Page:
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Message-ID: <7CB8BAE370E@faculty.iss.nl>
Date: Mon, 22 Jun 1998 13:08:54 GMT+0100
Reply-To: Forum on Labor in the Global Economy <LABOR-L@YORKU.CA>
Sender: Forum on Labor in the Global Economy <LABOR-L@YORKU.CA>
From: "P. Waterman" <waterman@ISS.NL>
Organization: Institute of Social Studies
Subject: Re: Eric Lee's book on Internationalism
Comments: To: jpmonteiro@mail.telepac.pt
In-Reply-To: <358D4C44.B73EE80F@mail.telepac.pt>

From National Place to Electronic Space: Labour's New International Arena

By P. Waterman <waterman@ISS.NL>
22 June 1998

That's funny, Joao, I don't think we can revive internationalism by going back to Marx, but I also thought Eric's was a great book. I have recently reviewed it within a much longer article. Let's see if the section on Eric is short enough to append here. Although longer than the usual Labor-L mailing, I hope it will be considered relevant enough to justify this immediate and general availability. I have only edited for clarity and comprehension:


1. Real virtuality welcomes new internationalists

Eric Lee's little book on electronic labour internationalism is a remarkable piece of work. The book includes a historical overview of labour internationalism, an account of the rise of international labour communication by computer, an overview of the technology, information on the best electronic sites and experiences, and a conclusion on problems and prospects. It is also the best technical handbook on any kind of `alternative' international computer networking I have read. Lee's book, moreover, provides us with a link between internationalism in the `real world' and in `virtual reality'. Manuel Castells (1996), some light years ahead of most of us, refers to the second as `real virtuality', and recognises it as an increasingly central terrain of international democratic struggle. This is recognised by the highly computer-conscious Korean labour movement, which is translating Lee's book for local use.

Eric Lee runs the most-sophisticated labour site on the Web - and one that gives those with internet access further access, via the usual touch-and-go linkages, to the wider world of electronic labour internationalism. At the moment of writing I am consumer-testing his Labour Start feature for use as my homepage (what first comes up on your screen when enter the worldwide web). Lee is evidently the right person (a cosmopolitan), at the right time (end of millennium) and right place (cyberspace). He has experience in US socialist movements, in the International Federation of Worker Education Associations, and as a self-educated computer professional (within an Israeli kibbutz). He gives a lively and erudite account of the rise and fall of the old labour and socialist internationalism. He stresses as major reasons for its fall 1) world wars, 2) communism and 3) fascism. I find this explanation over-political. I would rather stress, as already suggested, 1) the changing nature of capitalism, 2) the equally changing structure of the working class(es), and 3) the rise and rise, over two centuries, of state-nationalism.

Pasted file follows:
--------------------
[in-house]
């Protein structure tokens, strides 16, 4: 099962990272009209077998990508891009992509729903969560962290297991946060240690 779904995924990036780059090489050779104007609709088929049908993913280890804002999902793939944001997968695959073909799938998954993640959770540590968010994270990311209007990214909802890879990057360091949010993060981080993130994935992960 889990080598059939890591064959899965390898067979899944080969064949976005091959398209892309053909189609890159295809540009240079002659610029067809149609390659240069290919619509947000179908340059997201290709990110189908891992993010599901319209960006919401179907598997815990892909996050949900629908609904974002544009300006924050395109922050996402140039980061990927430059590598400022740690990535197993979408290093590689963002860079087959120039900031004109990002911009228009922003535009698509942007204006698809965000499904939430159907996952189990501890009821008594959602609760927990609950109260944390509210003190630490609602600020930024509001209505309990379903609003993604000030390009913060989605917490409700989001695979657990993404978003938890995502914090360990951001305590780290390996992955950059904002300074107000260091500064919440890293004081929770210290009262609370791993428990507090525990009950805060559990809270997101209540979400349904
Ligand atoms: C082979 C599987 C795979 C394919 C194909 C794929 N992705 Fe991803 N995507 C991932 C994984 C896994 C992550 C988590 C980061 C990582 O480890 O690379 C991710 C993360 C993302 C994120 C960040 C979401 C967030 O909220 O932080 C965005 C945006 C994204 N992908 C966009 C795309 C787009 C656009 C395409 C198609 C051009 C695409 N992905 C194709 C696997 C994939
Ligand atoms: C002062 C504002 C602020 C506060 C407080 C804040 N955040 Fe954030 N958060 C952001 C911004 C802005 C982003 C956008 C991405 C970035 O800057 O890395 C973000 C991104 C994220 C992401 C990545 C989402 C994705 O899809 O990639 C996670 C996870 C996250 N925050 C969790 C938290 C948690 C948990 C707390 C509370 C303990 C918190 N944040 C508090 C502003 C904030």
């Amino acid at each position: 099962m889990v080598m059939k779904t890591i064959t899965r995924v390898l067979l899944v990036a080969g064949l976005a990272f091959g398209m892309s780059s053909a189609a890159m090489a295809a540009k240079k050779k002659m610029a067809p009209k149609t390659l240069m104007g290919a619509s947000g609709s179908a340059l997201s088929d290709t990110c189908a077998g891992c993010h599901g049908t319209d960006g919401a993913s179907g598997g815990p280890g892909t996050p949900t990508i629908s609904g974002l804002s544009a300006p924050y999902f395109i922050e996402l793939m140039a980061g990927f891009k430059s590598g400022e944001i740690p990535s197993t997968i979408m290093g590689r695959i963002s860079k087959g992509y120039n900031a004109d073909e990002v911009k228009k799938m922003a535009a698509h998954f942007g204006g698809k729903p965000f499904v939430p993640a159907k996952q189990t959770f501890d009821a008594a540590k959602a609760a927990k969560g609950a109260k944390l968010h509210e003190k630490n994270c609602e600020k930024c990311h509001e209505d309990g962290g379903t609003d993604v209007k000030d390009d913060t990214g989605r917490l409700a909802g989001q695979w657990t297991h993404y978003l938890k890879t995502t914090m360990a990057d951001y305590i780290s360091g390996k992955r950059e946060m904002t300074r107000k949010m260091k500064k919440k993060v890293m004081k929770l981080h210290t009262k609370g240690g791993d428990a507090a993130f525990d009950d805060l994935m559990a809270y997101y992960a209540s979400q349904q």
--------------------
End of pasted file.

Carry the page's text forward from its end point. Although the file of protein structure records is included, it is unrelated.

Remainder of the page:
2. Alternative histories with alternative implications

Lee's useful account of the rise and rise of the labour nets is marred marginally, for me, by his sanctification of Charles Levinson, one-time General Secretary of the International Chemical Workers Federation. Levinson may have been one pioneer of international labour communication by computer (ILCC), but his role was quite literally unremarked by myself at the time and, I am sure, unknown to many of the others involved in this effort. There were such others, both at the core of the national and international union organisations and on their periphery. It is, of course, to our discredit that we did not know or take account of Levinson's efforts, but this must have been because of his institutionalised base and address. My own reading of the short history of ILCC is as follows. There were some major initiatives from within the international union organisations in the 1970s-80s. These failed because the attitude of these organisations towards information was that of bankers rather than broadcasters. The project took off at the international labour and union periphery in the 1980s, at the instance of those involved in `the new labour internationalism'. Neo-liberalisation undermined this independent effort, and the two streams merged in the 1990s. Lee's work is an emblem of this coming together, but it does not identify the tensions between the streams, which now flow through the project as a whole. But, then, Lee is centrally concerned with union networking whilst I am with 1) the necessary dialectic under globalisation between labour and NSM networking, and 2) the new attitudes and messages necessary and appropriate to the new networked medium.